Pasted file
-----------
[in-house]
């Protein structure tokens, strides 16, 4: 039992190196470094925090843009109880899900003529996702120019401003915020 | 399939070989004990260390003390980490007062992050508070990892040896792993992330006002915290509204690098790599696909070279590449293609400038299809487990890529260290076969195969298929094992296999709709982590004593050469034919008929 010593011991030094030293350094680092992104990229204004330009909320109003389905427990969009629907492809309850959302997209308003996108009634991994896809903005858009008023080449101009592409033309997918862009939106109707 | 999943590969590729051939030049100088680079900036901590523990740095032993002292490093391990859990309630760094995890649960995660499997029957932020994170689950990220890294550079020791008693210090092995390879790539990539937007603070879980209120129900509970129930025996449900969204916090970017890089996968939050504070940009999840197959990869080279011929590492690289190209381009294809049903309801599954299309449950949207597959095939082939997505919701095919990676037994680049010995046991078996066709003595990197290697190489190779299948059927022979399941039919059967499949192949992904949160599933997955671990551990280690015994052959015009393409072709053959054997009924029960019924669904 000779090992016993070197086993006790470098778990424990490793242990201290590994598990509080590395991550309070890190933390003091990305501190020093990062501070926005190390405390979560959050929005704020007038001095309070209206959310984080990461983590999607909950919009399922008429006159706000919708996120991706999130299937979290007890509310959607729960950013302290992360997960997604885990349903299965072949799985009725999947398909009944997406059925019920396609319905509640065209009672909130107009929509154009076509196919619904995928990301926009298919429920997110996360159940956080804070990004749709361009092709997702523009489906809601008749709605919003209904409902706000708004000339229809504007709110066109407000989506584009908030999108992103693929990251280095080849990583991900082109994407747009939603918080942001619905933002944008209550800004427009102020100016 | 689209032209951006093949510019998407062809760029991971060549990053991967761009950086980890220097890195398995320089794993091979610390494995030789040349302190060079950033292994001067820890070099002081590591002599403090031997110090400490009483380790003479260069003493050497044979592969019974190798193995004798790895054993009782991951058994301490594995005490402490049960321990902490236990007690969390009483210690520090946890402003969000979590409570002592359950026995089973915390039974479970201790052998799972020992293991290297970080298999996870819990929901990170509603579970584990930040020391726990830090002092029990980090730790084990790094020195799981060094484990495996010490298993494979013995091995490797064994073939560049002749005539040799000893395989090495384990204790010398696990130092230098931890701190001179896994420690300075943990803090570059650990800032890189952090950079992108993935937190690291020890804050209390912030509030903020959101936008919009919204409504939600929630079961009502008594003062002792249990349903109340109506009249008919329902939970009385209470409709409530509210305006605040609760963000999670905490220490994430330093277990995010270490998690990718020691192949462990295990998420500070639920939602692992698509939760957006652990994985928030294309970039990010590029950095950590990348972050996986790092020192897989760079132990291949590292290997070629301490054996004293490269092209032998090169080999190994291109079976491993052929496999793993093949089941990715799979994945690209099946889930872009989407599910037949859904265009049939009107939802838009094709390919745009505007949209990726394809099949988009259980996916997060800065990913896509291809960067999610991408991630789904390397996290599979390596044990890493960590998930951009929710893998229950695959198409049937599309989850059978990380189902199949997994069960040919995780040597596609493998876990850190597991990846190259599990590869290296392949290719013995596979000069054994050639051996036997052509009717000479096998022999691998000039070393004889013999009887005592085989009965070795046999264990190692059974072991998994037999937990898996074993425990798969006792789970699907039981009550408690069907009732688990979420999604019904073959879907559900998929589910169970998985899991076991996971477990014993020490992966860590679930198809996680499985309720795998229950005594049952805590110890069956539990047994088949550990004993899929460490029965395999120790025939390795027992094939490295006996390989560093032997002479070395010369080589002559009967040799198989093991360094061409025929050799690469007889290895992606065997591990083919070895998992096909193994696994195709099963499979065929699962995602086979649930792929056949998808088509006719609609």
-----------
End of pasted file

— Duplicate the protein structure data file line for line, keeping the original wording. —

[in-house]
């Protein structure tokens, strides 16, 4: 039992190196470094925090843009109880899900003529996702120019401003915020 | 399939070989004990260390003390980490007062992050508070990892040896792993992330006002915290509204690098790599696909070279590449293609400038299809487990890529260290076969195969298929094992296999709709982590004593050469034919008929 010593011991030094030293350094680092992104990229204004330009909320109003389905427990969009629907492809309850959302997209308003996108009634991994896809903005858009008023080449101009592409033309997918862009939106109707 | 999943590969590729051939030049100088680079900036901590523990740095032993002292490093391990859990309630760094995890649960995660499997029957932020994170689950990220890294550079020791008693210090092995390879790539990539937007603070879980209120129900509970129930025996449900969204916090970017890089996968939050504070940009999840197959990869080279011929590492690289190209381009294809049903309801599954299309449950949207597959095939082939997505919701095919990676037994680049010995046991078996066709003595990197290697190489190779299948059927022979399941039919059967499949192949992904949160599933997955671990551990280690015994052959015009393409072709053959054997009924029960019924669904 000779090992016993070197086993006790470098778990424990490793242990201290590994598990509080590395991550309070890190933390003091990305501190020093990062501070926005190390405390979560959050929005704020007038001095309070209206959310984080990461983590999607909950919009399922008429006159706000919708996120991706999130299937979290007890509310959607729960950013302290992360997960997604885990349903299965072949799985009725999947398909009944997406059925019920396609319905509640065209009672909130107009929509154009076509196919619904995928990301926009298919429920997110996360159940956080804070990004749709361009092709997702523009489906809601008749709605919003209904409902706000708004000339229809504007709110066109407000989506584009908030999108992103693929990251280095080849990583991900082109994407747009939603918080942001619905933002944008209550800004427009102020100016 | 689209032209951006093949510019998407062809760029991971060549990053991967761009950086980890220097890195398995320089794993091979610390494995030789040349302190060079950033292994001067820890070099002081590591002599403090031997110090400490009483380790003479260069003493050497044979592969019974190798193995004798790895054993009782991951058994301490594995005490402490049960321990902490236990007690969390009483210690520090946890402003969000979590409570002592359950026995089973915390039974479970201790052998799972020992293991290297970080298999996870819990929901990170509603579970584990930040020391726990830090002092029990980090730790084990790094020195799981060094484990495996010490298993494979013995091995490797064994073939560049002749005539040799000893395989090495384990204790010398696990130092230098931890701190001179896994420690300075943990803090570059650990800032890189952090950079992108993935937190690291020890804050209390912030509030903020959101936008919009919204409504939600929630079961009502008594003062002792249990349903109340109506009249008919329902939970009385209470409709409530509210305006605040609760963000999670905490220490994430330093277990995010270490998690990718020691192949462990295990998420500070639920939602692992698509939760957006652990994985928030294309970039990010590029950095950590990348972050996986790092020192897989760079132990291949590292290997070629301490054996004293490269092209032998090169080999190994291109079976491993052929496999793993093949089941990715799979994945690209099946889930872009989407599910037949859904265009049939009107939802838009094709390919745009505007949209990726394809099949988009259980996916997060800065990913896509291809960067999610991408991630789904390397996290599979390596044990890493960590998930951009929710893998229950695959198409049937599309989850059978990380189902199949997994069960040919995780040597596609493998876990850190597991990846190259599990590869290296392949290719013995596979000069054994050639051996036997052509009717000479096998022999691998000039070393004889013999009887005592085989009965070795046999264990190692059974072991998994037999937990898996074993425990798969006792789970699907039981009550408690069907009732688990979420999604019904073959879907559900998929589910169970998985899991076991996971477990014993020490992966860590679930198809996680499985309720795998229950005594049952805590110890069956539990047994088949550990004993899929460490029965395999120790025939390795027992094939490295006996390989560093032997002479070395010369080589002559009967040799198989093991360094061409025929050799690469007889290895992606065997591990083919070895998992096909193994696994195709099963499979065929699962995602086979649930792929056949998808088509006719609609």